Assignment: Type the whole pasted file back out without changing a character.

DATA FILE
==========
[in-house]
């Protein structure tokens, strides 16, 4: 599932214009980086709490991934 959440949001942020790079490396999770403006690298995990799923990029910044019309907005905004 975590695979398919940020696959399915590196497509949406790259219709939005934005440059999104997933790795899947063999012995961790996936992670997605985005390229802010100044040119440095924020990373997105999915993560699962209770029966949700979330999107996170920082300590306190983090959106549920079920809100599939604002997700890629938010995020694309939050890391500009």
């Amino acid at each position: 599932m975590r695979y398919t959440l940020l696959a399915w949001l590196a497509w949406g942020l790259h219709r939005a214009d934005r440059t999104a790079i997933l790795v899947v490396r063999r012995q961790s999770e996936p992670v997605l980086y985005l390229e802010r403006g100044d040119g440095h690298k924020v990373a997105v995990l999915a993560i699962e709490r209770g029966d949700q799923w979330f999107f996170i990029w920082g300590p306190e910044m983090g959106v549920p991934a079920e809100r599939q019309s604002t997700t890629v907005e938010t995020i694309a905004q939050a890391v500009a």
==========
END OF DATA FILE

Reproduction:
[in-house]
């Protein structure tokens, strides 16, 4: 599932214009980086709490991934 959440949001942020790079490396999770403006690298995990799923990029910044019309907005905004 975590695979398919940020696959399915590196497509949406790259219709939005934005440059999104997933790795899947063999012995961790996936992670997605985005390229802010100044040119440095924020990373997105999915993560699962209770029966949700979330999107996170920082300590306190983090959106549920079920809100599939604002997700890629938010995020694309939050890391500009």
């Amino acid at each position: 599932m975590r695979y398919t959440l940020l696959a399915w949001l590196a497509w949406g942020l790259h219709r939005a214009d934005r440059t999104a790079i997933l790795v899947v490396r063999r012995q961790s999770e996936p992670v997605l980086y985005l390229e802010r403006g100044d040119g440095h690298k924020v990373a997105v995990l999915a993560i699962e709490r209770g029966d949700q799923w979330f999107f996170i990029w920082g300590p306190e910044m983090g959106v549920p991934a079920e809100r599939q019309s604002t997700t890629v907005e938010t995020i694309a905004q939050a890391v500009a």